Saturday, December 1, 2012

Thanksgiving Assignment


While teaching tenth-grade English, I devised a Thanksgiving writing assignment that called for each student to help decorate a large wall with two index cards telling—in no more than two printed sentences—what he was thankful for, both serious and silly. I was amazed by the students’ humorous creativity and touched by their unabashed honesty as they read their two cards to the class and then posted them on the wall in the two categories. About three decades later, the presentation that still sticks in my head was that of the timid girl who softly proclaimed her serious thanksgiving to the class: “I’m thankful that I know who my daddy is.” In the hush that followed, there were no laughs or giggles, only quiet uh huhs from several parts of the room. I loved all my students.

Today I’m still fascinated by the things people announce that they’re thankful for, and this year I’ve been very interested to read the Facebook posts of my friends in the 30 Days of Thanksgiving project--in particular, the wonderful (and serious) writings of Louise Tolbert and Patricia Monterella. They are an inspiration! Since I can’t say what they have said as well as they have said it, I’ve decided to revise my original writing assignment to include a third category: the “sorta serious” category. You know, the things that are not silly, but the things that definitely can’t be included along with family, God, health, country, and the other serious blessings we have.

Today, I’m thankful for the old things in my old house—no cracks about old people, please—particularly the old Christmas decorations, and particularly the old nativity set. (I’m also grateful for the blog format, which apparently does not require that I stay on topic, or keep to the dreaded five-paragraph formula, with specified items like introductions and conclusions; I can cheerfully segue into another topic without losing cohesion points, as long as ideas are tangentially related. Or not. Ah, the joy of an English teacher set free!)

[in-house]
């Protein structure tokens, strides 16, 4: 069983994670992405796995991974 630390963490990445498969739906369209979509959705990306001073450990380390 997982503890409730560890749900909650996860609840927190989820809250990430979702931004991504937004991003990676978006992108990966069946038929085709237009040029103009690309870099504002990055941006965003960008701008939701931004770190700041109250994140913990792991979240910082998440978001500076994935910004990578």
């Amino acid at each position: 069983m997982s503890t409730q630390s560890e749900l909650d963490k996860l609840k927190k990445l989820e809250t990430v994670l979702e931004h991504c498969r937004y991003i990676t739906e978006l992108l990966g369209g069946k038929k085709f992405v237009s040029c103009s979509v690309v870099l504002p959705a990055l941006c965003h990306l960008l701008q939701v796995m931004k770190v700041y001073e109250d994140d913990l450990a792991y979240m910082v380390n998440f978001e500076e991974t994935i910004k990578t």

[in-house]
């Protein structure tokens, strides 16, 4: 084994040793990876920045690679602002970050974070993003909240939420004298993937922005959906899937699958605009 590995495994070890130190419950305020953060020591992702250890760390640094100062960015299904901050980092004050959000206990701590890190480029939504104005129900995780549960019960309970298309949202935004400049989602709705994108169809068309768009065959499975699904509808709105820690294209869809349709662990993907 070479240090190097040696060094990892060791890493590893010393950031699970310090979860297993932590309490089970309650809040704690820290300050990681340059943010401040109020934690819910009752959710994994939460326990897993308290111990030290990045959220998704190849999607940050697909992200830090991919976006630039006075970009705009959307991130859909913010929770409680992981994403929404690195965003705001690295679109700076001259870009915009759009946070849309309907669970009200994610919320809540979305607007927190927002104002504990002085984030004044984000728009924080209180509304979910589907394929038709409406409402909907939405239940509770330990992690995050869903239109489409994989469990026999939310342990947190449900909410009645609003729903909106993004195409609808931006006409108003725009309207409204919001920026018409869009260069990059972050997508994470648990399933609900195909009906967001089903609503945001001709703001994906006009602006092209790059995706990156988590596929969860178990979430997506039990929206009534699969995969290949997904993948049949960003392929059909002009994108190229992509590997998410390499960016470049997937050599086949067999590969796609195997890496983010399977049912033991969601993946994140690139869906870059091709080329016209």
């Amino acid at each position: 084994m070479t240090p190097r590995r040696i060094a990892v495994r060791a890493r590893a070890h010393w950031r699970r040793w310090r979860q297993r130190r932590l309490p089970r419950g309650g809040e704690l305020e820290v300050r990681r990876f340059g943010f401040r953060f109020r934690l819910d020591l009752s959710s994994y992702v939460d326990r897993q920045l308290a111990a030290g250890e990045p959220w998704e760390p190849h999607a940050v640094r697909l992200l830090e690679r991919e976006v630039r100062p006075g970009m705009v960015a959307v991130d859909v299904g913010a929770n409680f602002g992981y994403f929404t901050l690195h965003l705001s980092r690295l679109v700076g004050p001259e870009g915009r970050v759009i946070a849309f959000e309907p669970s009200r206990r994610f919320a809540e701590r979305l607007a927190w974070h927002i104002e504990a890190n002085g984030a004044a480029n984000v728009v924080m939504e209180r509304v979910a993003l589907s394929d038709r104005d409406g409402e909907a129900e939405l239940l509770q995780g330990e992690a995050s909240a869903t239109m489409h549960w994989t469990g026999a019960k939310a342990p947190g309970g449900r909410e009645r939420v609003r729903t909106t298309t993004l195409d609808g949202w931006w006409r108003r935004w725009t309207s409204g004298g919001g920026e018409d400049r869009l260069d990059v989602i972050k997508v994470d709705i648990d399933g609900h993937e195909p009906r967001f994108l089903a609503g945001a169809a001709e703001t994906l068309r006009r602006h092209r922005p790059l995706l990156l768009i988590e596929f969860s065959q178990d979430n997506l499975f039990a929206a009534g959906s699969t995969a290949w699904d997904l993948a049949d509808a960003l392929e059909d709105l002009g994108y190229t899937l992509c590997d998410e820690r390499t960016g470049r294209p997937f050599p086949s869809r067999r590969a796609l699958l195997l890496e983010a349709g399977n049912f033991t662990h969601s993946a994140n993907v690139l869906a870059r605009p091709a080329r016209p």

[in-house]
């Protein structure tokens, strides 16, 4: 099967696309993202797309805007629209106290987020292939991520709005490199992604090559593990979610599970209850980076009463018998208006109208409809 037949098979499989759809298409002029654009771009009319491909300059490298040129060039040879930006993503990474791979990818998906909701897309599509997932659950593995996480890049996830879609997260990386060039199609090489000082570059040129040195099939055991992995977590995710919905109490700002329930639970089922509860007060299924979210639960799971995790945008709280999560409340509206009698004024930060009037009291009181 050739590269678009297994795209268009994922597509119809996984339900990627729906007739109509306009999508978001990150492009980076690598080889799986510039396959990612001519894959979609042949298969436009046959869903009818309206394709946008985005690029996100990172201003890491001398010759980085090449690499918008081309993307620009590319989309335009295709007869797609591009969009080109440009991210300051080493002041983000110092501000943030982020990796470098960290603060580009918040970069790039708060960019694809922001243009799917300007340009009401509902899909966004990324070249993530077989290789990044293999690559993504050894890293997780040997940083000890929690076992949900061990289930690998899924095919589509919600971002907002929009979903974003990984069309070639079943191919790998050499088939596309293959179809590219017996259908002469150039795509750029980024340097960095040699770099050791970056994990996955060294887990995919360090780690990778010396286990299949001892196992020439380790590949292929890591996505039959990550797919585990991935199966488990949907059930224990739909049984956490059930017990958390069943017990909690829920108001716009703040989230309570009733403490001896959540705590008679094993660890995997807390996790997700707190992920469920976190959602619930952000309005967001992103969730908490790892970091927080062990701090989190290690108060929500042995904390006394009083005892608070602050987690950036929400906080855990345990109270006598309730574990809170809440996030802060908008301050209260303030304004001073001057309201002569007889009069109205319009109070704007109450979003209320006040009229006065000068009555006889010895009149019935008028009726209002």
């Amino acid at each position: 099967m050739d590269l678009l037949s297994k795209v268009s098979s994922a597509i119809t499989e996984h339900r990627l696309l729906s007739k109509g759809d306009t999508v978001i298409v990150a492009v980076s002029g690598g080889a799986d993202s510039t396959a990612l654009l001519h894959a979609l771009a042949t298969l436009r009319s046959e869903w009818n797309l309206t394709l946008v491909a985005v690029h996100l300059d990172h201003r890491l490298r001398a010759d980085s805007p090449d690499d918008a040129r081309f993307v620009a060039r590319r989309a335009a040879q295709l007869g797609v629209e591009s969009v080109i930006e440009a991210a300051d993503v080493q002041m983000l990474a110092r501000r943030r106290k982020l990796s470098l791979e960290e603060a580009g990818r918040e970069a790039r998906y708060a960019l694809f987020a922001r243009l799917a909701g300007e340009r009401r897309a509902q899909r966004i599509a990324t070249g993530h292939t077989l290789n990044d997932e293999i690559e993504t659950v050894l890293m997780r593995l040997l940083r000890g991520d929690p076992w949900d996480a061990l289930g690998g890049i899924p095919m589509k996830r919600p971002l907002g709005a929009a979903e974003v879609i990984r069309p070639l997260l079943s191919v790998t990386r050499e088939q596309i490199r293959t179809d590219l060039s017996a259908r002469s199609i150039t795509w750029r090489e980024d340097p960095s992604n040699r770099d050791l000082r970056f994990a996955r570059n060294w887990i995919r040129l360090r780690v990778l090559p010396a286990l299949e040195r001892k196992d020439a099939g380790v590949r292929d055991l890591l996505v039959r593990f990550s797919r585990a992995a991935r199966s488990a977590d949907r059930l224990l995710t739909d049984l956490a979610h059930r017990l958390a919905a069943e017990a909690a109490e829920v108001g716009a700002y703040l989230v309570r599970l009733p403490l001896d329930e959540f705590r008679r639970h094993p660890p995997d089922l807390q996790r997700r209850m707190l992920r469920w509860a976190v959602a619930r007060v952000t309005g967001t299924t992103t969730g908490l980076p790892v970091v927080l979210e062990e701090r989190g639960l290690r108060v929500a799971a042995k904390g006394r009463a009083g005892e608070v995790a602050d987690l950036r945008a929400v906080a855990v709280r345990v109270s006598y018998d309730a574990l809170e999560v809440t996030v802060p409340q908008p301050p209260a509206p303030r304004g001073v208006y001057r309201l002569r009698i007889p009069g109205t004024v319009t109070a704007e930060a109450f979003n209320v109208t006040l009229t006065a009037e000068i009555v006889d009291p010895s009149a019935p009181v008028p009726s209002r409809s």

Anyway, about the nativity set, aka manger scene, or crèche. I don’t know what happened to the one I routinely set up in my childhood years but assume that Mama threw it out when it started looking worn. I wish I still had it, no matter the condition. Nearly 50 years ago, when our boys were toddlers, we bought a boxed manger scene at Sears, and now my grandchildren put those figures out first and pack them up last when we decorate. The stable, now in bad shape, well represents the desperate status of the Holy Family. No hotel, no money, no doctor. The devotional today in Daily Guideposts is an account of Pam Kidd’s visit to a museum exhibit of classic, famous paintings of the manager scene, all showing the Holy Family garbed in fancy clothes. She questioned the necessity of a “gold-leaf Jesus” and said she missed “smelling the hay.” What a powerful statement about the significance of the humble origins of Jesus! One of my favorite Christmas songs is 4Him’s “A Strange Way to Save the World,” a song from Joseph’s perspective, emphasizing his belief that he and Mary were just ordinary people.

As my thoughts wander, I wonder. I wonder how did I get lucky enough to have so many blessings in my life. The silly and the serious. And the sorta serious.

Last random comment before posting: I’m watching the very good Alabama-Georgia game as I type and am thinking that it would be really great if they could both lose. (Yep, I’m orange and blue for life.)

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